Rosselló JA, Cebrián MC, Mayol M (2002) Testing taxonomic and biogeographical relationships in a narrow mediterranean endemic complex (Hippocrepis balearica) using RAPD markers. Annals of Botany 89:321-327.
Rosselló JA, Mayol M (2002) Seed germination and reproductive features of Lysimachia minoricensis (Primulaceae), a wild-extinct plant. Annals of Botany 89:559-562.
Riba M, Picó FX, Mayol M (2002) Effects of regional climate and small-scale habitat quality on performance in the relict species Ramonda myconi. Journal of Vegetation Science 13:259-268.
Rosselló J.A., Cebrián M.C., Mayol M. (2002) Testing taxonomic and biogeographical relationships in a narrow Mediterranean endemic complex (Hippocrepis balearica) using RAPD markers. Annals of Botany. 89: 321-327.LinkDoi: 10.1093/aob/mcf044
Analyses of RAPD profiles from 17 populations of the Hippacrepis balearica complex revealed a highly structured geographic pattern, not only among continental-insular areas but also within the eastern Balearic islands. In marked contrast to previous morphometric results, a clear separation between continental and insular samples was found, and intermediates between H. balearica and H. valentina samples were not detected. Molecular data indicated that western and eastern Balearic populations of the complex (H. grosii and H. balearica) were more closely related to each other than to continental populations (H. valentina). Multivariate analyses of the RAPD data clearly indicated that the similarities between continental and eastern Balearic samples of the H. balearica complex recovered by morphometric methods are due either to parallel evolution or to retention of plesiomorphic features. © 2002 Annals of Botany Company.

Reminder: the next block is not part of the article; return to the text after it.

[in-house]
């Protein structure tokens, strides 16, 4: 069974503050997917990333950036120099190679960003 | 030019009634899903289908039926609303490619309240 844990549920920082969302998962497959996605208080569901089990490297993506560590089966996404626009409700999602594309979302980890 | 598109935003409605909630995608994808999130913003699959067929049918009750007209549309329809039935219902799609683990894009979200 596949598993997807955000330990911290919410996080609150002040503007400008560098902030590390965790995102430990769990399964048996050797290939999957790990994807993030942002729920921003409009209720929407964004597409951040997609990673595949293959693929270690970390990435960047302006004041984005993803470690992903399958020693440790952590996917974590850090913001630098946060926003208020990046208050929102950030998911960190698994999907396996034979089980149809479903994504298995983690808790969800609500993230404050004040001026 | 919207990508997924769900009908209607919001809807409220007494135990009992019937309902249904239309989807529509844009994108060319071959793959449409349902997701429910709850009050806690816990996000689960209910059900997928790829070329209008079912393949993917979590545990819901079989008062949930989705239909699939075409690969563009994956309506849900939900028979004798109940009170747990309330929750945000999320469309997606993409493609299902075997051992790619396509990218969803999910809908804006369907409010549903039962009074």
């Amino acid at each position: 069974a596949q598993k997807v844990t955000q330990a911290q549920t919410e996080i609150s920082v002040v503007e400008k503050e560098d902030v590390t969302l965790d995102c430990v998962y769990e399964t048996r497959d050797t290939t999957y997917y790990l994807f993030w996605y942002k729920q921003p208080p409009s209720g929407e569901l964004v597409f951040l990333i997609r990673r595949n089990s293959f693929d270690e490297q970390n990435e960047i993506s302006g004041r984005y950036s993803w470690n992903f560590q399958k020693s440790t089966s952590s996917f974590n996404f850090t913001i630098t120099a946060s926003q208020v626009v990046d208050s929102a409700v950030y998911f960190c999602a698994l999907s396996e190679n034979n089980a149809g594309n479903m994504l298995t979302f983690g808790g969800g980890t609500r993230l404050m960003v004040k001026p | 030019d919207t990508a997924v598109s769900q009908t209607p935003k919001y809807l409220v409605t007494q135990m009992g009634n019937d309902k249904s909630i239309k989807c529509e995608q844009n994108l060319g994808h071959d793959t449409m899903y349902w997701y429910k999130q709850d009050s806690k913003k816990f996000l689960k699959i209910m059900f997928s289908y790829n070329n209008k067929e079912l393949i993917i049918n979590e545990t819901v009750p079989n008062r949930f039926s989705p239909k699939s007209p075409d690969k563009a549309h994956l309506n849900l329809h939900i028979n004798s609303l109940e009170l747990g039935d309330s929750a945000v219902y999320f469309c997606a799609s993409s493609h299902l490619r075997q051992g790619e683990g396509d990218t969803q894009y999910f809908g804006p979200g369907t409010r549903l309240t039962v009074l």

Rosselló J.A., Mayol M. (2002) Seed germination and reproductive features of Lysimachia minoricensis (Primulaceae), a wild-extinct plant. Annals of Botany. 89: 559-562.LinkDoi: 10.1093/aob/mcf083
Lysimachia minoricensis is one of the few Mediterranean endemic plants (Minorca, Balearic islands) that has gone extinct in the wild but which persists as extant germplasm or cultivated plants in several botanical gardens. Reproductive features (seed set, number of seeds per capsule, seed weight) and germination responses to constant temperatures, sea water and dry-heat pre-treatments were investigated to determine the extent to which they may have influenced the extinction of the species. Seed set in Lysimachia is not dependent on pollinators, suggesting a functional selfer breeding system. Most plants produced a large mean number of fruits (23.2) and seeds (46.6), and the mean production of seeds per individual was estimated to be almost 1100. Overall, no highly specific requirements were observed for seed germination. Seed germination was not inhibited in the dark, and a high germinability (over 87 % in all cases) was recorded in most experiments, with the exception of those performed at low temperatures (5 and 10°C). These data suggest that fertility and seed viability were not the major causes of extinction. The high reproductive performance of L. minoricensis is in striking contrast to its status as a wild-extinct plant, suggesting that extrinsic factors were responsible for its extinction. © 2002 Annals of Botany Company.
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